Brillant Pubby! Thanks for posting! This stuff reminds me of undergrad. My philosophy teacher was much like this one. Ahh fond college memories of 4 hour debates and merciless resourcefulness :)
I'm not bad, I'm just drawn that way.

#8 PUBBY

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Posted 22 July 2011 - 11:59 AM

Jessicarabbit:

It is fun to think :)

I had a philosophy class but I don't recall my prof being quite as good. I'm sure there are a bunch of good professors out there but the idea of top profs' putting their courses online - essentially for free (they were paid and supported by sponsors so the sponsors deserve some credit too) - is one of the brighter promises of the Internet being fulfilled.

I do sense that the presentations - there are twelve episodes in the lot - will find us disagreeing with our own preconceived notions more than once.

The other anticipated lesson is that what is right and wrong is never as clear as we think. Possibly folks will recognize that the differences of opinion that exist are not as divisive and that if all answers are compromises, then compromise represents a valid path to resolution.

pubby

#9 The Postman

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Posted 22 July 2011 - 12:13 PM

Jessicarabbit:

It is fun to think :)

I had a philosophy class but I don't recall my prof being quite as good. I'm sure there are a bunch of good professors out there but the idea of top profs' putting their courses online - essentially for free (they were paid and supported by sponsors so the sponsors deserve some credit too) - is one of the brighter promises of the Internet being fulfilled.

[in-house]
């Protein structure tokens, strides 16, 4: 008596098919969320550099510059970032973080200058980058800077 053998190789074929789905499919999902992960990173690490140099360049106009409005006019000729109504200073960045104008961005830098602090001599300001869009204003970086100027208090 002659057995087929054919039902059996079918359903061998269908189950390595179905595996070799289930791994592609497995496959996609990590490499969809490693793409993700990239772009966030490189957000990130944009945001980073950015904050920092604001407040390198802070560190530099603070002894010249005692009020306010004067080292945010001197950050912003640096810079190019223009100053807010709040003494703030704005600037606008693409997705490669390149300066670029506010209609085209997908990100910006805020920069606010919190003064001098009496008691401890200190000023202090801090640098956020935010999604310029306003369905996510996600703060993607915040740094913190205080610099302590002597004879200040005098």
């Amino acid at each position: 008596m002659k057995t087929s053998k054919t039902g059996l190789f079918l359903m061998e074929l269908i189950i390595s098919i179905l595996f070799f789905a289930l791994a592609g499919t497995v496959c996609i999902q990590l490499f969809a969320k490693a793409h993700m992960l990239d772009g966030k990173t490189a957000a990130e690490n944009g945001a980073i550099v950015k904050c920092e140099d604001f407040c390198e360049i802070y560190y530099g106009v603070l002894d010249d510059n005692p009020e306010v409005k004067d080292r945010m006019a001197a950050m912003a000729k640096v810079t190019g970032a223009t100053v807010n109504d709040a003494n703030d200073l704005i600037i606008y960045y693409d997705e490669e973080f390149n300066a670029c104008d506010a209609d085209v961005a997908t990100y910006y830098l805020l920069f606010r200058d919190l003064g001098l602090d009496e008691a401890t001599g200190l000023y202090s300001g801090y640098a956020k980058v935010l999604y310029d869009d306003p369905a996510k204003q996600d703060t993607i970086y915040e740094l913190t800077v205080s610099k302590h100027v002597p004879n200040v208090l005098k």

I do sense that the presentations - there are twelve episodes in the lot - will find us disagreeing with our own preconceived notions more than once.

The other anticipated lesson is that what is right and wrong is never as clear as we think. Possibly folks will recognize that the differences of opinion that exist are not as divisive and that if all answers are compromises, then compromise represents a valid path to resolution.

pubby


This is not just deserving of appreciation because it's free, and from a well educated Doctor of Philosophy, PUBBY. It is also deserving of appreciation because you brought it to us.

If you want to know the reason "I love me some P.com;" it's because you care enough about your members to provide such quality entertainment as you have done, here, and all through the years.

With that said, I want people to know that I don't work for you, and any adversity that I have caused them has nothing to do with p.com's business matters.
"The rich alone use imported articles, and on these alone the whole taxes of the General Government are levied. ... Our revenues liberated by the discharge of the public debt, and its surplus applied to canals, roads, schools, etc., the farmer will see his government supported, his children educated, and the face of his country made a paradise by the contributions of the rich alone, without his being called on to spend a cent from his earnings." ~ The Chief Author of our Declaration of Independence

#10 ca2ga

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Posted 26 July 2011 - 06:40 AM

Last night a fellow from Harvard Michael Sandel was on the Colbert report.


What surprises me is people actually rely on shows on a comedy channel like the Colbert Report and the John Stewart show for news. Just shows an overall lack of orginal thought and critical thinking IMO.
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#11 The Postman